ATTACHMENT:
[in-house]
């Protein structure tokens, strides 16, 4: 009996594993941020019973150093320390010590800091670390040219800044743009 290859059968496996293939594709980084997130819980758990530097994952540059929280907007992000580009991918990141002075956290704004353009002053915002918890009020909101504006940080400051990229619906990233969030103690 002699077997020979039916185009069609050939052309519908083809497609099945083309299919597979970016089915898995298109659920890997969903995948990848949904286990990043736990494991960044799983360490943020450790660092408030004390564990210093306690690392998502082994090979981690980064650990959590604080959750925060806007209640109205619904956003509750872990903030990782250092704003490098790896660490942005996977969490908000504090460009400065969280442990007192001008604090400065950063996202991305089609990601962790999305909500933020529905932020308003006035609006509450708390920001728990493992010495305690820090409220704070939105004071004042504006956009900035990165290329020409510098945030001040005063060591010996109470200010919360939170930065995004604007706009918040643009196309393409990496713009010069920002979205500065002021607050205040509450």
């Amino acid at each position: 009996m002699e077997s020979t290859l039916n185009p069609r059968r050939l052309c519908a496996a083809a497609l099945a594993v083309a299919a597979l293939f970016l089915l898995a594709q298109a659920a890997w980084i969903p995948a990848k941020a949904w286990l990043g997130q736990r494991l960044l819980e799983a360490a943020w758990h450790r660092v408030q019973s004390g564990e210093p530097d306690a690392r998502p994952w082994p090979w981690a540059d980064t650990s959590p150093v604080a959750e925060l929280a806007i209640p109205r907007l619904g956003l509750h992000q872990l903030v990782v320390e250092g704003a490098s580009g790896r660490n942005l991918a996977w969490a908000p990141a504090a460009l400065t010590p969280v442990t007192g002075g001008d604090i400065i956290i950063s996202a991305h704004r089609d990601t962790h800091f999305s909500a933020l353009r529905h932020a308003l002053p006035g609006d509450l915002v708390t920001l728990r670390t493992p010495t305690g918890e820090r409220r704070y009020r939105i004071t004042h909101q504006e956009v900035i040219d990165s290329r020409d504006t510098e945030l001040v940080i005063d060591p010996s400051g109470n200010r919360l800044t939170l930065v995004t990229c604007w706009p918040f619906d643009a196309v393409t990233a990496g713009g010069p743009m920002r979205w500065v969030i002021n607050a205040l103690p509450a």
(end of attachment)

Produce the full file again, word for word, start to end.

[in-house]
């Protein structure tokens, strides 16, 4: 009996594993941020019973150093320390010590800091670390040219800044743009 290859059968496996293939594709980084997130819980758990530097994952540059929280907007992000580009991918990141002075956290704004353009002053915002918890009020909101504006940080400051990229619906990233969030103690 002699077997020979039916185009069609050939052309519908083809497609099945083309299919597979970016089915898995298109659920890997969903995948990848949904286990990043736990494991960044799983360490943020450790660092408030004390564990210093306690690392998502082994090979981690980064650990959590604080959750925060806007209640109205619904956003509750872990903030990782250092704003490098790896660490942005996977969490908000504090460009400065969280442990007192001008604090400065950063996202991305089609990601962790999305909500933020529905932020308003006035609006509450708390920001728990493992010495305690820090409220704070939105004071004042504006956009900035990165290329020409510098945030001040005063060591010996109470200010919360939170930065995004604007706009918040643009196309393409990496713009010069920002979205500065002021607050205040509450």
């Amino acid at each position: 009996m002699e077997s020979t290859l039916n185009p069609r059968r050939l052309c519908a496996a083809a497609l099945a594993v083309a299919a597979l293939f970016l089915l898995a594709q298109a659920a890997w980084i969903p995948a990848k941020a949904w286990l990043g997130q736990r494991l960044l819980e799983a360490a943020w758990h450790r660092v408030q019973s004390g564990e210093p530097d306690a690392r998502p994952w082994p090979w981690a540059d980064t650990s959590p150093v604080a959750e925060l929280a806007i209640p109205r907007l619904g956003l509750h992000q872990l903030v990782v320390e250092g704003a490098s580009g790896r660490n942005l991918a996977w969490a908000p990141a504090a460009l400065t010590p969280v442990t007192g002075g001008d604090i400065i956290i950063s996202a991305h704004r089609d990601t962790h800091f999305s909500a933020l353009r529905h932020a308003l002053p006035g609006d509450l915002v708390t920001l728990r670390t493992p010495t305690g918890e820090r409220r704070y009020r939105i004071t004042h909101q504006e956009v900035i040219d990165s290329r020409d504006t510098e945030l001040v940080i005063d060591p010996s400051g109470n200010r919360l800044t939170l930065v995004t990229c604007w706009p918040f619906d643009a196309v393409t990233a990496g713009g010069p743009m920002r979205w500065v969030i002021n607050a205040l103690p509450a």